Instead of choosing one, the Chetek-Weyerhaeuser Area Board of Education has asked the Chetek Police Department and Barron County Sheriff’s Department to work together in providing school resource officers during school hours and activities.
For the past couple of months, the school district has been considering hiring a school resource officer. Both the Chetek Police Department and Barron County Sheriff’s Department have expressed interest in providing an officer or officers to work at the school.
In September, the board created a job description. It outlined the school’s expectations for things like staff training and building positive relationships with students. The two departments were then asked to submit proposals, along with projected costs.
Both departments submitted separate proposals on Oct. 2, and the board reviewed them for the first time on Monday, Oct. 8. Present at the meeting were board members Janene Haselhuhn, Steve Goulette and Reisner, along with Korie Lentz, appearing via conference call. Absent were Dave Bonczyk, Kelly Olson and Carri Traczyk. Also present was Superintendent Mark Johnson.
Fitzgerald addressed the board, saying he wanted to dispel some misinformation and rumors.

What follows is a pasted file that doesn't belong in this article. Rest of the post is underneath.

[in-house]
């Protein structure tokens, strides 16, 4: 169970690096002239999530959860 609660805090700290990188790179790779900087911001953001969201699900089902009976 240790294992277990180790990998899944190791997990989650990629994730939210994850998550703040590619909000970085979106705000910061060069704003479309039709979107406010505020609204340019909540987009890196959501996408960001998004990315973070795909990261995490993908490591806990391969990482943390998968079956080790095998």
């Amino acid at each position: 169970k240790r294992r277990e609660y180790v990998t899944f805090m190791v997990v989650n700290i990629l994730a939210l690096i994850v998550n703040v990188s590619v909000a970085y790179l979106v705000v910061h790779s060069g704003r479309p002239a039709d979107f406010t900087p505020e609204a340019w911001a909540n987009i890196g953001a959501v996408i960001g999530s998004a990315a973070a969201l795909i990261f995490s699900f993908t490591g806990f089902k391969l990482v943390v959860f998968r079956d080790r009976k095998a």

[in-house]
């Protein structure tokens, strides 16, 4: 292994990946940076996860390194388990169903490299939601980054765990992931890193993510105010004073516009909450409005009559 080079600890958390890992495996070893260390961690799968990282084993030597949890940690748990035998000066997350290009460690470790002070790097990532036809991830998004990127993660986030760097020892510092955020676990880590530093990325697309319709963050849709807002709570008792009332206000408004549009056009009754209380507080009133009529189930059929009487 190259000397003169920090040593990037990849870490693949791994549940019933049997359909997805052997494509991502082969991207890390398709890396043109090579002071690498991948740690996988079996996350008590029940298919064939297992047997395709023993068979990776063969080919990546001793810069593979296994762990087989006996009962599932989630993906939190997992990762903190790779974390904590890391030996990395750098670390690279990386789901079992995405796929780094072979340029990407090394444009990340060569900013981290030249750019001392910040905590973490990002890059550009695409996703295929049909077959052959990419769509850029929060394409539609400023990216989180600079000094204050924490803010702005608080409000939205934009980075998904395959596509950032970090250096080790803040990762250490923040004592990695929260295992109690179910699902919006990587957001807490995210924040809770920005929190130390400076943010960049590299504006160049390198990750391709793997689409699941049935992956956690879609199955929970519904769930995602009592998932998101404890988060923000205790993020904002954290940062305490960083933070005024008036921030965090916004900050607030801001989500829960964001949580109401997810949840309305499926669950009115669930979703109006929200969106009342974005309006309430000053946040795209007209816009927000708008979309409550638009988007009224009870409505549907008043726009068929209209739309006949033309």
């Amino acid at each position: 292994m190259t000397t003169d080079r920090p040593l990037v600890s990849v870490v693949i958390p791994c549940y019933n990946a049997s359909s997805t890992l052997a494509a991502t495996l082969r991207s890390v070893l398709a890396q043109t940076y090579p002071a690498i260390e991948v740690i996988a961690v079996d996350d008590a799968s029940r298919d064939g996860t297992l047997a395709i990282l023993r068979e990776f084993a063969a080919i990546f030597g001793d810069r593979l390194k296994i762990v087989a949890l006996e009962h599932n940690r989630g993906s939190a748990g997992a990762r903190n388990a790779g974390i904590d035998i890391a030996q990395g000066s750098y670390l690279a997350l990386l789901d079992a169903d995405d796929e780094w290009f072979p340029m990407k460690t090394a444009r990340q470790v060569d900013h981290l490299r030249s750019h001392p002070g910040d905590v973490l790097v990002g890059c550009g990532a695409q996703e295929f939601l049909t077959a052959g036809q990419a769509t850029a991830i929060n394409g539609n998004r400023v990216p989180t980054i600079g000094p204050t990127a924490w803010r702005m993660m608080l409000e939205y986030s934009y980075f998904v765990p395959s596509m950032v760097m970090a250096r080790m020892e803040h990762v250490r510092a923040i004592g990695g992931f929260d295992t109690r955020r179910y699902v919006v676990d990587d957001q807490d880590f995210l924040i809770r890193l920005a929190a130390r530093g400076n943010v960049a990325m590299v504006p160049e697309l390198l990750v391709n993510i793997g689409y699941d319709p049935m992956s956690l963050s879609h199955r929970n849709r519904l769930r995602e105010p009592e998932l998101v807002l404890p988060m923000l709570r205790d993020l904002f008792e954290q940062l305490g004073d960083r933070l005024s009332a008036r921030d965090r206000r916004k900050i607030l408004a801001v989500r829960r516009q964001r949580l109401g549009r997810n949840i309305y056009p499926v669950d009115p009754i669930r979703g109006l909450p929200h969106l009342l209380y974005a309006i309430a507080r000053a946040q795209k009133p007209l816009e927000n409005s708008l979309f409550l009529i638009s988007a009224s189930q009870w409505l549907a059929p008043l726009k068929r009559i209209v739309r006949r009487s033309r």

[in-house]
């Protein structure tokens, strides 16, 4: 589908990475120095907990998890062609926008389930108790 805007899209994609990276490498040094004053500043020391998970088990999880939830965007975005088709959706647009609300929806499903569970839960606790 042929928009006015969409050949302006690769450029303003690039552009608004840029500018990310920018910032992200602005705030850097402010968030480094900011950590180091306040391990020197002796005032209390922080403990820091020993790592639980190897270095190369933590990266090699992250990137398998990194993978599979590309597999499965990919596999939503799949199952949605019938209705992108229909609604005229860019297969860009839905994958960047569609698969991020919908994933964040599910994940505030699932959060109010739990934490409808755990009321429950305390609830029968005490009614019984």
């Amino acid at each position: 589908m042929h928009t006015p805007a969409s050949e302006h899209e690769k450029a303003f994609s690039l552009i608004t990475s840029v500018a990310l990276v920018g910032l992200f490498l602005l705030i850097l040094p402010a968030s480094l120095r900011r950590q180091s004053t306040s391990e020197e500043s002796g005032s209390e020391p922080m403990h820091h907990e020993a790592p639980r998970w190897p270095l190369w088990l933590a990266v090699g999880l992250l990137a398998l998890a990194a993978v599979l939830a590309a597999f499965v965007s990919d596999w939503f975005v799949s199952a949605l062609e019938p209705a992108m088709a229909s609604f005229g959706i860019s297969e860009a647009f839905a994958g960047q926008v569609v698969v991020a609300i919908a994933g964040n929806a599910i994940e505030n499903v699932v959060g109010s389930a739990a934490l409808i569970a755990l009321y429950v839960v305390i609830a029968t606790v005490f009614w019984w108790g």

In early 2017, Fitzgerald approached the city of Chetek and offered to have the sheriff’s department take over policing services for the city. That proposal never went anywhere, but apparently, a variety of rumors formed over this and the district’s proposal for a school resource officer.
Fitzgerald told the board that this was not a “takeover,” that his deputy, Detective Jay Olson, did not want to become the police chief in Chetek, and it wasn’t merely “to get another position” for his department. The reason his department was looking to hire out a school resource officer was to be proactive about student safety, he said.
Fitzgerald also apologized to Kelly Olson—Det. Olson is her husband—for the pressure it had put on her and their family. The couple have children who attend the school district.
“I’m sorry for how political this position has gotten,” Fitzgerald said. “I expect the political pressure on me, but when it affects our families, I draw the line.”
The issue at hand was politics, Fitzgerald said, and was about what was best for the students and the community, he said. Det. Olson was chosen as a temporary school resource officer late last school year and that trial, went well, school officials have said. Det. Olson was continuing to work at the schools this year, as were Chetek police officers.